In support of the Biden administration’s goal to address climate change and promote offshore renewable energy production, the Bureau of Ocean Energy Management (BOEM) announced today that it intends to resume the environmental review of Vineyard Wind’s proposed offshore wind project.
“Offshore wind has the potential to help our nation combat climate change, improve resilience through reliable power, and spur economic development to create good-paying jobs,” said BOEM Director Amanda Lefton. “BOEM is committed to conducting a robust and timely review of the proposed project.”
BOEM will resume the environmental review of the Vineyard Wind Project and proceed with development of a Final Environmental Impact Statement.
On January 22, 2021, Vineyard Wind submitted a letter rescinding its temporary Construction and Operations Plan (COP) withdrawal and requesting that BOEM resume review of the 800-megawatt wind energy project offshore Massachusetts. The proposed project would be located approximately 12 nautical miles offshore Martha's Vineyard and 12 nautical miles offshore Nantucket in the northern portion of its lease area. Vineyard Wind had paused the Department’s consideration of its proposal while it reviewed whether the use of Haliade-X turbines warranted any modifications to their COP.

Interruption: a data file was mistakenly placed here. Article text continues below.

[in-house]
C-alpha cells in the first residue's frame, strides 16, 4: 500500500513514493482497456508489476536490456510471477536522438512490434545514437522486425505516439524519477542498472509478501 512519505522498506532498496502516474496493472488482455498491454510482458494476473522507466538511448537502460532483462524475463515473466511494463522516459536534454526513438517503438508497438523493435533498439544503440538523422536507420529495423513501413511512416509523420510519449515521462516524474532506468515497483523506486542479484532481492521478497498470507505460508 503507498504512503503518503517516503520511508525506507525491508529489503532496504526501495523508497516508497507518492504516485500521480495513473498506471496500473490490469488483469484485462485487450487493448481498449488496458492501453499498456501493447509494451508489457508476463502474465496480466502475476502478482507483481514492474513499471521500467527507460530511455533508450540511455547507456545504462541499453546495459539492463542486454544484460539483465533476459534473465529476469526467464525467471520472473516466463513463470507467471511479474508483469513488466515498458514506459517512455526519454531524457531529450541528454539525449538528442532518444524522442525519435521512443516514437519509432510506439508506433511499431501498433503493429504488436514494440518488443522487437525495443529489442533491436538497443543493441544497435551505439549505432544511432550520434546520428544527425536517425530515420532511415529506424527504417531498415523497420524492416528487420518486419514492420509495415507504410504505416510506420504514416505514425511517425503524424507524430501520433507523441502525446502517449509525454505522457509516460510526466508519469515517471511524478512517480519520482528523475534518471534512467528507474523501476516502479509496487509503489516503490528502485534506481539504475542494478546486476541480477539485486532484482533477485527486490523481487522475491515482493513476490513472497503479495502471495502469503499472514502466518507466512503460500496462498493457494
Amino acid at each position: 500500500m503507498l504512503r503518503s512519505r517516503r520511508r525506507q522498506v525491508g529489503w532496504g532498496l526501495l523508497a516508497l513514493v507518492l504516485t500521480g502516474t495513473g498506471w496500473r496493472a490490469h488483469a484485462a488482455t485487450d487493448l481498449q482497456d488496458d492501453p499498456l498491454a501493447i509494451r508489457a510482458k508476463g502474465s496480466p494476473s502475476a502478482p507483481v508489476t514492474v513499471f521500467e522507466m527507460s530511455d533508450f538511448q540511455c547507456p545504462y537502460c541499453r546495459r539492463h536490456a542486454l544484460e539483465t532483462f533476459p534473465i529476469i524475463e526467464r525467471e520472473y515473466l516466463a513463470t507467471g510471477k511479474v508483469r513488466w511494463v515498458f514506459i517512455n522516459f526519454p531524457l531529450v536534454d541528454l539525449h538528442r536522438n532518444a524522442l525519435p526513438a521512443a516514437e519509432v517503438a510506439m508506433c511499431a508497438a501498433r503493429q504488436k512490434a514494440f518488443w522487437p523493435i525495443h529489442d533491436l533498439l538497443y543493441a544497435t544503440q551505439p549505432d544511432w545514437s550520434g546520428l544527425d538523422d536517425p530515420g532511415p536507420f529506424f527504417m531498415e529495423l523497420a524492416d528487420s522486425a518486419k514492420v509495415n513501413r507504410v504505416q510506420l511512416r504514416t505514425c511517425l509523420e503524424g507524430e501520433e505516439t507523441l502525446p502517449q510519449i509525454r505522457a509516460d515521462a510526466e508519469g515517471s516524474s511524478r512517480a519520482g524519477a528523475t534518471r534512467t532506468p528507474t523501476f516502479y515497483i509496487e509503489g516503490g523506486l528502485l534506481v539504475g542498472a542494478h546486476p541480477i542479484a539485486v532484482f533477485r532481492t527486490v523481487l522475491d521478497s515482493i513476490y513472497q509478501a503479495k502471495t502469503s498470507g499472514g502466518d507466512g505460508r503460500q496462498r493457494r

President Biden issued an Executive Order on January 27, 2021, that called for the Interior Department to identify steps to accelerate responsible development of renewable energy on public lands and waters. Interior has initiated a review of processes and procedures to date as it re-invests in a rigorous renewable energy program.
For more information about Vineyard Wind’s proposed project, please visit BOEM’s website at: https://www.boem.gov/vineyard-wind.
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The Department of the Interior’s Bureau of Ocean Energy Management (BOEM) is responsible for America’s offshore energy and mineral resources. The bureau promotes energy independence, environmental protection and economic development through responsible, science-based management of energy and mineral resources on the U.S. Outer Continental Shelf.